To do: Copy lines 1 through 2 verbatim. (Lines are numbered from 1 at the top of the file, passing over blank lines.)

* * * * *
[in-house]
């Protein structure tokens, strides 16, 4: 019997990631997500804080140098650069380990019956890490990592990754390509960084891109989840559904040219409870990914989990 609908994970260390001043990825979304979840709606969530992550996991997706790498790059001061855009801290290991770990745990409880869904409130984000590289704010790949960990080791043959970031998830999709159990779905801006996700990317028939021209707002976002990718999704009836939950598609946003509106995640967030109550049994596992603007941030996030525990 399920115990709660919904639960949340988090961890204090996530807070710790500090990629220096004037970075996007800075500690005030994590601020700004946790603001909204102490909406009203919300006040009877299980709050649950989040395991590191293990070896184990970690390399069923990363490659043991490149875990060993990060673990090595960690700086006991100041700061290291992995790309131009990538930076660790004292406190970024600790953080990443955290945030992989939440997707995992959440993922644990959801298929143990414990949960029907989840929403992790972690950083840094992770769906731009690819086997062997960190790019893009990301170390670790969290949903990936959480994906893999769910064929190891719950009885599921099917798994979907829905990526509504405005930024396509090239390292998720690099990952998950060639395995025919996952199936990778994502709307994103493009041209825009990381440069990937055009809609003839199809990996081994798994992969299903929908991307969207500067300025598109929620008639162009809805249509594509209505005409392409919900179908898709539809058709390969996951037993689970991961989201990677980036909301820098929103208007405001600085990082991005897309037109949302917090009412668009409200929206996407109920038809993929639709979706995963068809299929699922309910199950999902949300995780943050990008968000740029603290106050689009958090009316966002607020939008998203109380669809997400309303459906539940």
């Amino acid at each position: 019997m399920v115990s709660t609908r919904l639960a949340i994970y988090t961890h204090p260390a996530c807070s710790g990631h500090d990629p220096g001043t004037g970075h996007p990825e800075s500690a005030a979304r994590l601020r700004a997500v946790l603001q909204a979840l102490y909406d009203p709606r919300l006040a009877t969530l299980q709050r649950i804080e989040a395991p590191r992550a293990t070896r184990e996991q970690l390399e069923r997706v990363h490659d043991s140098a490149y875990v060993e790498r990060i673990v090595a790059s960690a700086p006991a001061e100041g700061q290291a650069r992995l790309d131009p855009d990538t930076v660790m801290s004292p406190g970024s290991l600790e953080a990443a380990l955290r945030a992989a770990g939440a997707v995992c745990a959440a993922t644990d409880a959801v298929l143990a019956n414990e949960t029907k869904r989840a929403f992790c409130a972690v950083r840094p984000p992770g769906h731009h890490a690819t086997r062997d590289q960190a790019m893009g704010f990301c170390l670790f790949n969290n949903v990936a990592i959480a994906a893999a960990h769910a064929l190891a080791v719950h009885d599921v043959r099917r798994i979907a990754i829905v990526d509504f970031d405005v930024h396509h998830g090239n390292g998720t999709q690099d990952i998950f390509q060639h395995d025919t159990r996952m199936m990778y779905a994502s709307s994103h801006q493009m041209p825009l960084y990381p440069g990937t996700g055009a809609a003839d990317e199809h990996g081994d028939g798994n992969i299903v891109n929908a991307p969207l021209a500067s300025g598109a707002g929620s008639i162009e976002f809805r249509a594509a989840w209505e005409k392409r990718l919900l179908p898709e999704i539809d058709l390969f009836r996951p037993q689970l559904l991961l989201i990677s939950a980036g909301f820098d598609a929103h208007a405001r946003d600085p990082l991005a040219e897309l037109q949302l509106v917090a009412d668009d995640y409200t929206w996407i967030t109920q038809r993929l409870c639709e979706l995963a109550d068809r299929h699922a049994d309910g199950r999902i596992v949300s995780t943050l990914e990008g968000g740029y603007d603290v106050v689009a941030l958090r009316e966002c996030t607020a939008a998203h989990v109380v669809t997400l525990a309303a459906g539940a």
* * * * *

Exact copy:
[in-house]
């Protein structure tokens, strides 16, 4: 019997990631997500804080140098650069380990019956890490990592990754390509960084891109989840559904040219409870990914989990 609908994970260390001043990825979304979840709606969530992550996991997706790498790059001061855009801290290991770990745990409880869904409130984000590289704010790949960990080791043959970031998830999709159990779905801006996700990317028939021209707002976002990718999704009836939950598609946003509106995640967030109550049994596992603007941030996030525990 399920115990709660919904639960949340988090961890204090996530807070710790500090990629220096004037970075996007800075500690005030994590601020700004946790603001909204102490909406009203919300006040009877299980709050649950989040395991590191293990070896184990970690390399069923990363490659043991490149875990060993990060673990090595960690700086006991100041700061290291992995790309131009990538930076660790004292406190970024600790953080990443955290945030992989939440997707995992959440993922644990959801298929143990414990949960029907989840929403992790972690950083840094992770769906731009690819086997062997960190790019893009990301170390670790969290949903990936959480994906893999769910064929190891719950009885599921099917798994979907829905990526509504405005930024396509090239390292998720690099990952998950060639395995025919996952199936990778994502709307994103493009041209825009990381440069990937055009809609003839199809990996081994798994992969299903929908991307969207500067300025598109929620008639162009809805249509594509209505005409392409919900179908898709539809058709390969996951037993689970991961989201990677980036909301820098929103208007405001600085990082991005897309037109949302917090009412668009409200929206996407109920038809993929639709979706995963068809299929699922309910199950999902949300995780943050990008968000740029603290106050689009958090009316966002607020939008998203109380669809997400309303459906539940």